Written by Wendi Silvano
Illustrated by Lee Harper
In a sequel to Turkey Trouble, also by the duo of Silvano and Harper, Turkey finds that he may yet be the centerpiece for a holiday meal. Though he made it safely through Thanksgiving without being eaten, Turkey now overhears Farmer Jake and his wife, Edna, discussing a Christmas turkey dinner.
Turkey heads to the North Pole in hopes of Santa Claus solving his dilemma, but he’s turned away by elves protecting Santa’s time on the day before Christmas. Silvano and Harper cleverly adorn Turkey in fun, holiday-themed disguises to hopefully gain entrance to Santa’s presence. Though he strikes out with most of his disguises, Turkey finally sneaks in, hidden in a gift, and Santa saves the day. Turkey, dressed as Santa, delivers Gobblers Pizza to the farmer and his wife, just in time for dinner.
The illustrations are charmingly delightful, and the elves comments to Turkey are sarcastically humorous for adult and children’s entertainment, yet seriously explanatory to solve the mystery of each disguise. “Candy canes don’t have beaks,” explains the elf when Turkey is surprised that he’s discovered.
Parents and teachers will enjoy adding this humorous second grade book to their holiday reading list for must-read-alouds. Following the story, adults can use this website http://belladia.typepad.com/crafty_crow/2009/11/the-biggest-list-of-turkey-crafts-for-kids-to-make.html to find a three-dimensional turkey craft. After the children complete a turkey craft, supply them with various Christmas arts and crafts supplies (be sure to supply some unusual, atypical crafty kind of items to stir their imaginations) for each child to create a holiday-themed “disguise” for Turkey. Then, pair each child with a friend to act out an elf-scene from the book. Encourage one child to use his turkey to say, “May I please see Santa?” Have the (elf) partner reply with, “No turkey is getting in here today!” When the “turkey” says, “How’d you recognize me?” the (elf) partner replies with an acceptable answer to match his/her disguise.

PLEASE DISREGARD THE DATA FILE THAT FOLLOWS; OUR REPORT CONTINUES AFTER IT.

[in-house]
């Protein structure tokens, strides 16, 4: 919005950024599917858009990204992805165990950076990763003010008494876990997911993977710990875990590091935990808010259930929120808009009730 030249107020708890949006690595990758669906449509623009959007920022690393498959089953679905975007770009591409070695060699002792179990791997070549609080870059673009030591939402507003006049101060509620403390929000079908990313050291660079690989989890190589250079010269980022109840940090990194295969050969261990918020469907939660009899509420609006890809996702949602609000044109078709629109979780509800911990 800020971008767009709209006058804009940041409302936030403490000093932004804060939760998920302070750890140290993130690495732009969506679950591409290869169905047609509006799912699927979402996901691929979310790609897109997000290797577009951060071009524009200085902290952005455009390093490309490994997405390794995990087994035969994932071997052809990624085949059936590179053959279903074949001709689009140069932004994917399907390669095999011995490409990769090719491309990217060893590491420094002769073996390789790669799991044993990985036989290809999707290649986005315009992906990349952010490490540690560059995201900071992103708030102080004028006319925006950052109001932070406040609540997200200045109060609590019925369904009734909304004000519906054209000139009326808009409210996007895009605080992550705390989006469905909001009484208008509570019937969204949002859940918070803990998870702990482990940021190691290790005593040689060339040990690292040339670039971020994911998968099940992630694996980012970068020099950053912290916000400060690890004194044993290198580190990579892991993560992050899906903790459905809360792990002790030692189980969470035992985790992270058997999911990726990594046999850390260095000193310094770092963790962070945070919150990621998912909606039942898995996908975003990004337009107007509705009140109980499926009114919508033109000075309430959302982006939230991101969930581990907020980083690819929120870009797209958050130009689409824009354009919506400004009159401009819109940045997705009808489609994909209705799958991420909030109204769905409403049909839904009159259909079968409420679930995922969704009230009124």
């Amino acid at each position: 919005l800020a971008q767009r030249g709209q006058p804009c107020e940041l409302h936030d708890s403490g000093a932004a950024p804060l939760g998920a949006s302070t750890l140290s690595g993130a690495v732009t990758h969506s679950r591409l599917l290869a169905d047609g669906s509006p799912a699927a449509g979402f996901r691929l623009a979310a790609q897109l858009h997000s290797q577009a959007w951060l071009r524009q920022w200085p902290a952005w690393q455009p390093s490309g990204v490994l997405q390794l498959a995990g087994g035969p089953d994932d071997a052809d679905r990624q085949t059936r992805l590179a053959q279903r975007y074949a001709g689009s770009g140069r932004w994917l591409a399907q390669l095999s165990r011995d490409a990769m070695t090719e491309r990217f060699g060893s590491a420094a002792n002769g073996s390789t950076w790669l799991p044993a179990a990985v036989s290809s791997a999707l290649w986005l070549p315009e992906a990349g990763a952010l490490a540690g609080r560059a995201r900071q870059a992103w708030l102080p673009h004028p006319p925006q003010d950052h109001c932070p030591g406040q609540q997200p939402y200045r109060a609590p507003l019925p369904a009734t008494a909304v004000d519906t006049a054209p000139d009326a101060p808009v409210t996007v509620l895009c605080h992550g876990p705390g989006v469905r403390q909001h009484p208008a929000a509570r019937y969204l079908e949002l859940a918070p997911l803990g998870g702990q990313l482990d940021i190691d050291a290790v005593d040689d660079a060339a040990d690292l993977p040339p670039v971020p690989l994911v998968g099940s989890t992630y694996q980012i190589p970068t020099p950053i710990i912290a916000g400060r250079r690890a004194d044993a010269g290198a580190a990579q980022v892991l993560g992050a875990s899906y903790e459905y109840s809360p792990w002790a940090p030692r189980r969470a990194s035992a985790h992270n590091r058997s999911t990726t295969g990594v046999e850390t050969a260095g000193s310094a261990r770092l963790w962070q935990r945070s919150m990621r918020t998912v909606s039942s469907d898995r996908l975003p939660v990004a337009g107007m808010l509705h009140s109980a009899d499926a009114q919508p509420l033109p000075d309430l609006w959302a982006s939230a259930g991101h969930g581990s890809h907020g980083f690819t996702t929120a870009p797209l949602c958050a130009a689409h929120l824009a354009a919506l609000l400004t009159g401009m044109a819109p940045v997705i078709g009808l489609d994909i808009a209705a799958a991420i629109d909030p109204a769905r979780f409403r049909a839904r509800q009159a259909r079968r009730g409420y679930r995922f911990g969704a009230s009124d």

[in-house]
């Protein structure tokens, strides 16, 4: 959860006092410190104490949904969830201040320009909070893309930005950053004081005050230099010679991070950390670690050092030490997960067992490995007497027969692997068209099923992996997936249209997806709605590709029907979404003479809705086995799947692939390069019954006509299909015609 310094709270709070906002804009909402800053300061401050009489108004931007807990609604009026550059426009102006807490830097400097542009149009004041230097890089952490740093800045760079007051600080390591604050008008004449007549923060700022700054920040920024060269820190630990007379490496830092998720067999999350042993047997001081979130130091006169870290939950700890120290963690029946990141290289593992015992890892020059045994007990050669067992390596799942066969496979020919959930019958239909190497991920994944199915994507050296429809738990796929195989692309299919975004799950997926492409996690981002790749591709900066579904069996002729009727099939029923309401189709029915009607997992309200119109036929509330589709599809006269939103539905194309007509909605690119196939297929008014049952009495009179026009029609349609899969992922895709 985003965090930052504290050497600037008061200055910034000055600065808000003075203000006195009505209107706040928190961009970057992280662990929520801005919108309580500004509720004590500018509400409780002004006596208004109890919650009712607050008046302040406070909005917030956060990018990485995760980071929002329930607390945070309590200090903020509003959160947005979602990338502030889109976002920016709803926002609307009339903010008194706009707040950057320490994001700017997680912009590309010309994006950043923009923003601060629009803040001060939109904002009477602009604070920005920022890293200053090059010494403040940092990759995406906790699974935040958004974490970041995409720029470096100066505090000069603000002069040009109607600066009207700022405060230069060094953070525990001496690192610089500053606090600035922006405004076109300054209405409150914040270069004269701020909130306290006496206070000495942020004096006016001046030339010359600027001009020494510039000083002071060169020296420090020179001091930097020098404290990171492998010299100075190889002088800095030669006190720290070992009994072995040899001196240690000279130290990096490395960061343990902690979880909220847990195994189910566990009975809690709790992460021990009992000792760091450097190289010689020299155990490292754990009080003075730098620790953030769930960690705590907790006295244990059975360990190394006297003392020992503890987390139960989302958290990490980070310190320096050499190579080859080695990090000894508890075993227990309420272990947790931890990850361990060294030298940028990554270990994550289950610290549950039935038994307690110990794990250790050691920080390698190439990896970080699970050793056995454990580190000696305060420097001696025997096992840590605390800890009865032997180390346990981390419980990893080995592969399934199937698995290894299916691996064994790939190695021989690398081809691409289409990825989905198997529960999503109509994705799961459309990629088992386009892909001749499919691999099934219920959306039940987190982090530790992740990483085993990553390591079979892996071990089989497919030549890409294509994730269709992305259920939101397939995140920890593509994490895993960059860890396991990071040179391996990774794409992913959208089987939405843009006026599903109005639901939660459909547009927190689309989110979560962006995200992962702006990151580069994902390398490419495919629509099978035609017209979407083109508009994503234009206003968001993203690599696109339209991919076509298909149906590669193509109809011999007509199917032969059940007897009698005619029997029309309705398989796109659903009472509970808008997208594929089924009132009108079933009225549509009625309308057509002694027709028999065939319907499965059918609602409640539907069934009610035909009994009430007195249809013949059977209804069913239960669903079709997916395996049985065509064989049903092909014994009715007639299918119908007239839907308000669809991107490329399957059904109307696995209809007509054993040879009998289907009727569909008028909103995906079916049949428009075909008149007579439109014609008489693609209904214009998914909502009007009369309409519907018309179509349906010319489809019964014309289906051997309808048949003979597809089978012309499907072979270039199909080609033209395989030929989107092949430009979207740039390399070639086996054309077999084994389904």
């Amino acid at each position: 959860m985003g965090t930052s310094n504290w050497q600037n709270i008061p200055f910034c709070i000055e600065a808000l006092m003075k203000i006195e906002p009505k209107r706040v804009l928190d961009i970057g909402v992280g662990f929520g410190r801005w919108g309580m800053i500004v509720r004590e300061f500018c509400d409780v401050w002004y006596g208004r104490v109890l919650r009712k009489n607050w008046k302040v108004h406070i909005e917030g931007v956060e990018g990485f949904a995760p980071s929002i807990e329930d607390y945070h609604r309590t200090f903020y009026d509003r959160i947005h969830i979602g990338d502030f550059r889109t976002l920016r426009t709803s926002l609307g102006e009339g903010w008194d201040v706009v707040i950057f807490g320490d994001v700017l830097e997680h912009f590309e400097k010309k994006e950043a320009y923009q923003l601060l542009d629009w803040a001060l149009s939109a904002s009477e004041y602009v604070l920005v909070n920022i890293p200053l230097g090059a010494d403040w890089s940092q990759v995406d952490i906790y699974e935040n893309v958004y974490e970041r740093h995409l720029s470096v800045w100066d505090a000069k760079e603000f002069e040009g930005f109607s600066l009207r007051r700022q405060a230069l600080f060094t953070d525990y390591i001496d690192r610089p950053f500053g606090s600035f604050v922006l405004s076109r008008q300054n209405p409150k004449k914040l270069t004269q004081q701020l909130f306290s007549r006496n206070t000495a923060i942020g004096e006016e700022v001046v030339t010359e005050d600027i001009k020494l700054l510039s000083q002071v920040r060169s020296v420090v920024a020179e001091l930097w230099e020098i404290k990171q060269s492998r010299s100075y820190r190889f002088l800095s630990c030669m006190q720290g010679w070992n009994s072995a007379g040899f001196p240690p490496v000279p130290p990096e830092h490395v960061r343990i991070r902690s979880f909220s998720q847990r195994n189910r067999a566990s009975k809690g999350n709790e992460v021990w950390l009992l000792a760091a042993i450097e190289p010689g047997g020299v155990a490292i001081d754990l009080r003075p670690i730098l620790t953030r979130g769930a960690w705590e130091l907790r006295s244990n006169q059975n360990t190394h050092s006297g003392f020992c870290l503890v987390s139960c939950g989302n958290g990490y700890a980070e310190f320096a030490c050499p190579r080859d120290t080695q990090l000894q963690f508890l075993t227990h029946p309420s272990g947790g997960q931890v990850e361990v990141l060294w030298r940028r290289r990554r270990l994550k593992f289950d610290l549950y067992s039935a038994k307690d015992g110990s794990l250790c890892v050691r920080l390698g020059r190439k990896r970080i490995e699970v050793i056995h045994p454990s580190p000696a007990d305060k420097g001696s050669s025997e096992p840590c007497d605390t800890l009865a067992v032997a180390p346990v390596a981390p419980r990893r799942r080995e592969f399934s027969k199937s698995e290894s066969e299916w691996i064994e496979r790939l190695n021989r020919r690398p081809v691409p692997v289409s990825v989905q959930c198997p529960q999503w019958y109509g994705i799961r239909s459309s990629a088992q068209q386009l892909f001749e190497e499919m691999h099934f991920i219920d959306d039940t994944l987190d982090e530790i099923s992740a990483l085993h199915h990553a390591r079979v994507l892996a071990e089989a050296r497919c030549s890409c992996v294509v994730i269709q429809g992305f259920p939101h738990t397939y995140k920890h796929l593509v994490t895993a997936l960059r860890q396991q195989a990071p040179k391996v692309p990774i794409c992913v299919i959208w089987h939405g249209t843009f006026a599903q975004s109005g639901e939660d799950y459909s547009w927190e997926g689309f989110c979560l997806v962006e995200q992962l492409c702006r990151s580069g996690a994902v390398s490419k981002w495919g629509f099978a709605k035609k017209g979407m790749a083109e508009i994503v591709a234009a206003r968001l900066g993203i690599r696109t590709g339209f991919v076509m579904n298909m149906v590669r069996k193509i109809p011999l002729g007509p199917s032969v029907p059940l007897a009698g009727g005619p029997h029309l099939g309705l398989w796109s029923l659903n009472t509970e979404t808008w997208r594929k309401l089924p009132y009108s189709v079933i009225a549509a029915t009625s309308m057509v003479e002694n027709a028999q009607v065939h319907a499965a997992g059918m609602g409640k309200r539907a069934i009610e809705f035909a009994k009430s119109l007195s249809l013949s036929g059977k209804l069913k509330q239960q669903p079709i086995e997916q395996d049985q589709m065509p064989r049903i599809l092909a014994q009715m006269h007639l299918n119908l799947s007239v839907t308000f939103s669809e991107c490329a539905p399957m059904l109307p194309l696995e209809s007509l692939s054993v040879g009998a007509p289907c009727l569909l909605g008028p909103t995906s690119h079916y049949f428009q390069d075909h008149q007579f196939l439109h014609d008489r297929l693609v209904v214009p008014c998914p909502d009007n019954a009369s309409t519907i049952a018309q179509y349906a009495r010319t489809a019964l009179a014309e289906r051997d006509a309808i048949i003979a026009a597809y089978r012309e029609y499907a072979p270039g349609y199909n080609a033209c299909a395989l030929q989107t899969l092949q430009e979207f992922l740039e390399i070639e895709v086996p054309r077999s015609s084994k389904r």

Children will enjoy reading this unique Christmas story (most Christmas stories don’t have a turkey dinner as the theme of the book) during the December season as a fun twist to the usual holiday-ish kind of story. The story will stir their imaginations, and kids will find themselves attempting to think of other disguises for Turkey, because after all, who wouldn’t want to gain entry to Santa’s presence?